Wednesday, April 26, 2017

SearchResearch Challenge CONTINUED AGAIN! (Can you build an interactive widget for the island viewing problem?)

Since there's so much interest... 

... and since we seem to be making progress (see the comments in the last two posts), I'm going to continue this Challenge until next week.  My answer / analysis will be posted on Monday, May 1st.  

(We're so close.  Keep on trying!) 

Remember that the SearchResearch Challenge this week is to figure out how to make an interactive widget that can interactively show the relationship between height and visible distance in the "island viewing" problem.  That is:  

1.  Can you make an interactive widget that illustrates "how far out to sea can you see" without going into full-developer mode and writing a bunch of HTML, CSS, and Javascript?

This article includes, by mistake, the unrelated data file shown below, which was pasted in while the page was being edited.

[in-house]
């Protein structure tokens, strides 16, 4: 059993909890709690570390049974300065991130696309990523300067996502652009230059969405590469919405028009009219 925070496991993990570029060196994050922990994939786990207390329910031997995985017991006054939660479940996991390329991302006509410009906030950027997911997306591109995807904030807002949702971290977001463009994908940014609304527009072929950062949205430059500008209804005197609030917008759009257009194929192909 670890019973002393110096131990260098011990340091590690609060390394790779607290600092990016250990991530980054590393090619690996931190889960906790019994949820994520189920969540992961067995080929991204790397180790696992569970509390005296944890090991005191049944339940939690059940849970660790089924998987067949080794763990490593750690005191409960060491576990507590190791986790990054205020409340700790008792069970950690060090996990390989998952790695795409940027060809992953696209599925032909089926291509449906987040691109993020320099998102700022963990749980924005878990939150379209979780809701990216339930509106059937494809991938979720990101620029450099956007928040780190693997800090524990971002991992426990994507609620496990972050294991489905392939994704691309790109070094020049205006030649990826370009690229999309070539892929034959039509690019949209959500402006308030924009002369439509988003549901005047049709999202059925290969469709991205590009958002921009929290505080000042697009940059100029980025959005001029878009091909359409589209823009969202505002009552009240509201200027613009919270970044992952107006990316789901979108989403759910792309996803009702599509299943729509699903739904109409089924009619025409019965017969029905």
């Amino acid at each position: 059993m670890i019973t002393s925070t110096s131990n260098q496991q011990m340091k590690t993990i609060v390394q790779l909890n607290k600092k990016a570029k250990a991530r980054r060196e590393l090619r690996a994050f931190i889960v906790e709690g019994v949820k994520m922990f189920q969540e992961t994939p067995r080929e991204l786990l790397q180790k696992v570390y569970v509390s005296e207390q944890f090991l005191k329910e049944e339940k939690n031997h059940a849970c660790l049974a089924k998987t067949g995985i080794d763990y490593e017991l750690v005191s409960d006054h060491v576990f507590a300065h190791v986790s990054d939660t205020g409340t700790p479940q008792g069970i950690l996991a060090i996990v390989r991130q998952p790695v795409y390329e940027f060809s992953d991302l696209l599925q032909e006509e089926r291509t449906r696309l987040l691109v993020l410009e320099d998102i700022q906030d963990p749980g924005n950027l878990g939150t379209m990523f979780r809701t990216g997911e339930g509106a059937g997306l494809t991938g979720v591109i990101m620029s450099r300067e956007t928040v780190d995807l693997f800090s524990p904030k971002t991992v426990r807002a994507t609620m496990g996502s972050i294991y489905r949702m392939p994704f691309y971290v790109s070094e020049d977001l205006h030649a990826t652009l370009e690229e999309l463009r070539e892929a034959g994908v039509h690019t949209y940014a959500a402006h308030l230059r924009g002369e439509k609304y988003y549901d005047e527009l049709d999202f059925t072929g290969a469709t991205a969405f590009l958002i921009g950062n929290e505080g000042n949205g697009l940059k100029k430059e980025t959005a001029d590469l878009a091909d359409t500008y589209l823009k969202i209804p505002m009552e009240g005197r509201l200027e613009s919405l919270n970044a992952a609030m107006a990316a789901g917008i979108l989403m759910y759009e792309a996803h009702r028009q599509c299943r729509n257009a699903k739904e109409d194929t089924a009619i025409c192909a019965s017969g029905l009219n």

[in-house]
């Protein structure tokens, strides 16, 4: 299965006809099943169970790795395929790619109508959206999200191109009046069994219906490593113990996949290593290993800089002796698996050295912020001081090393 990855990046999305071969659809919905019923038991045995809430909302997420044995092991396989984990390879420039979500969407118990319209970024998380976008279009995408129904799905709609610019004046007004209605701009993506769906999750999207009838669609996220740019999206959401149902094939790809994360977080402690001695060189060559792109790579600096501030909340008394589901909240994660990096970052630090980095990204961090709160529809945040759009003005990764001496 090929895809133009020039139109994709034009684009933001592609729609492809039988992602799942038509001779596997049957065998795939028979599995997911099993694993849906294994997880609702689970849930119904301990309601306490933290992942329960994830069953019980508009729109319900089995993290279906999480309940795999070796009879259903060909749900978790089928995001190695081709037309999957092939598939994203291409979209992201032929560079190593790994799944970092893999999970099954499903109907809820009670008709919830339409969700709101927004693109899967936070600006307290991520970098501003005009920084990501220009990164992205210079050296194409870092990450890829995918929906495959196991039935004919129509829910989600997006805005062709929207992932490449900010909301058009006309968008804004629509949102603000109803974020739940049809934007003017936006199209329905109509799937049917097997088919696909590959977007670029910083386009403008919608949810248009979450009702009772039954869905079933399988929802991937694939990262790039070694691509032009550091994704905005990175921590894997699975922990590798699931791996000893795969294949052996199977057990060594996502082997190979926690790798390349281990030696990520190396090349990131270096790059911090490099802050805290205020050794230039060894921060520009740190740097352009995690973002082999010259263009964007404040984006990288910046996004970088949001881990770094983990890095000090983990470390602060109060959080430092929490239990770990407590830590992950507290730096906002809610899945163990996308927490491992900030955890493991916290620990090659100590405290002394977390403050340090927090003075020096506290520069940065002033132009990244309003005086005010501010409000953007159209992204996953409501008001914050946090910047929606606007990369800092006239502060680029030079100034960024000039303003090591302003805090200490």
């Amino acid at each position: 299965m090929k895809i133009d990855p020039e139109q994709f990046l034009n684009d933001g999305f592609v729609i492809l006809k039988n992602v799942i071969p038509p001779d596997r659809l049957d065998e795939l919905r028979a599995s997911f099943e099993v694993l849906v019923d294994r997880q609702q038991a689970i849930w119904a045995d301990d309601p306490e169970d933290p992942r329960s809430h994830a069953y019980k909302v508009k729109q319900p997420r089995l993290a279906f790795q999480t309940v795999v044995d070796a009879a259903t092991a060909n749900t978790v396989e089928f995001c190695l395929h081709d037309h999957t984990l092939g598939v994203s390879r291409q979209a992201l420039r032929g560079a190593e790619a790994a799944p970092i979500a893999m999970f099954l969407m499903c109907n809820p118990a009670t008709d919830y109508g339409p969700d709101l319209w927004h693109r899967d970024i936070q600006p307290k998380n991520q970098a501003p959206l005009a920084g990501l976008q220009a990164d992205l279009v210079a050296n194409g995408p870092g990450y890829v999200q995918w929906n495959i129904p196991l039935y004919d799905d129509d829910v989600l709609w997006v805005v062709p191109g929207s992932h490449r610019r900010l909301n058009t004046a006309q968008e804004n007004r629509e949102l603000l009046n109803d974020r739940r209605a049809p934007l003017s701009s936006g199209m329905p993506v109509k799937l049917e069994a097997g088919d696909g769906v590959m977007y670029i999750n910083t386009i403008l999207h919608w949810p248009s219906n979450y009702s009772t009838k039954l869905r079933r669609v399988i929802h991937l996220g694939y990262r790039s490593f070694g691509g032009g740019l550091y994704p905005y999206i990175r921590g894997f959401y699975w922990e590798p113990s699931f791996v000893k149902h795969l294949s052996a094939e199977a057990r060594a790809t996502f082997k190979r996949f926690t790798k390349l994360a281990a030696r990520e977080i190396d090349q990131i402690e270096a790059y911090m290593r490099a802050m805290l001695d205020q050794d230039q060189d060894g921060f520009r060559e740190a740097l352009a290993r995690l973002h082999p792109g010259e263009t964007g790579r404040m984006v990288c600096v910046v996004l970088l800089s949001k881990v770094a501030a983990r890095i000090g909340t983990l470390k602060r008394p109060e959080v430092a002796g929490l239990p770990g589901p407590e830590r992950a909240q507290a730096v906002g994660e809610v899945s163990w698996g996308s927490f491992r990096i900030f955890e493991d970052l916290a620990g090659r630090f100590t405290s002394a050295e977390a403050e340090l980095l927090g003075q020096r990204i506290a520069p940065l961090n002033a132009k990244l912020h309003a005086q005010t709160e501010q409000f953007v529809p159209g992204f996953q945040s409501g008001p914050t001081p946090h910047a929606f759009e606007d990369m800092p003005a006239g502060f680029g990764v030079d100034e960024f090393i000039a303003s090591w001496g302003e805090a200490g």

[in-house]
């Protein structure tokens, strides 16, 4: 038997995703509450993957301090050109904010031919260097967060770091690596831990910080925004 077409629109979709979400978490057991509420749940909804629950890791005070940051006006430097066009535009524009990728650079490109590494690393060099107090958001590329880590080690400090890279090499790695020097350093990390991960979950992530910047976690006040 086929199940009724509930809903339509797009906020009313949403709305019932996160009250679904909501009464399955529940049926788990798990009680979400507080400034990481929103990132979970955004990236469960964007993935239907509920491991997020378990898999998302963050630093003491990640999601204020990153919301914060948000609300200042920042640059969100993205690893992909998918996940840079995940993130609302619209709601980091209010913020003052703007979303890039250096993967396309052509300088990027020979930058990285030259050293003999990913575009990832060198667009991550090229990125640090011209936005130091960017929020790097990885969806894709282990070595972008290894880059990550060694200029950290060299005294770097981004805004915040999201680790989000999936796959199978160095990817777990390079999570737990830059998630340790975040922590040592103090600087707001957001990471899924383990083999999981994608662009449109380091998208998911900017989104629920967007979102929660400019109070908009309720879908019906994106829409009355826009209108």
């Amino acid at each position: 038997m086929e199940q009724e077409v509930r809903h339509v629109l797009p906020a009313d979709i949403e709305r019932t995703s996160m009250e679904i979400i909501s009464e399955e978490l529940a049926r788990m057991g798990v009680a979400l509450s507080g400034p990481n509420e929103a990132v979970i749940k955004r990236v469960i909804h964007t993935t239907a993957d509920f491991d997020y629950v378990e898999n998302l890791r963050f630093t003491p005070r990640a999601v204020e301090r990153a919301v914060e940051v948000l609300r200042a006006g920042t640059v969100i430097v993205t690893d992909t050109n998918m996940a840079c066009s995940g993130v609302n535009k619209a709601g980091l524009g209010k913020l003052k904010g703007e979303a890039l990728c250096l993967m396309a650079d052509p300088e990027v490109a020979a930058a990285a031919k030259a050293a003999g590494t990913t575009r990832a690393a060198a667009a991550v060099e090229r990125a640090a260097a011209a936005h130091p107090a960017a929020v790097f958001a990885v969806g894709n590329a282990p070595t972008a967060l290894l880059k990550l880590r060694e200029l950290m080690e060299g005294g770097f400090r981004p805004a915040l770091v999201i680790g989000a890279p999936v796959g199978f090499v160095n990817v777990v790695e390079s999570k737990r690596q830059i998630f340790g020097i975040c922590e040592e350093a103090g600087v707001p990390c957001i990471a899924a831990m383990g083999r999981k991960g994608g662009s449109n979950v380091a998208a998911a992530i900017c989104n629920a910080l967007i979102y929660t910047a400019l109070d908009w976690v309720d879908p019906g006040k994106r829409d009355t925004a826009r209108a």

The comments from the last week have been pretty helpful, but nobody's got a solution yet.  It's possible that there isn't a good solution (that is, without going fully into HTML/Javascript), but we're tantalizingly close!  

Keep searching!  



I'm repeating the statement of what the widget should look like below... 

To get you started, here's a side-by-side sketch of what such a widget might look like.  In the first image, the observer's eye is 1.7 meters above the beach, which lets the observer see 4.7 km out to the visible horizon.  

The interaction is simple:  As you drag the red dot up, the value of the "height above the beach" changes.  In this image, it's 100m.  You can drag it down to 0, or up to a much higher number.   As you drag, the widget updates the "visible distance" number as you drag, and redraws the red line to touch a point on the circle (in this case, one that is 36 km out).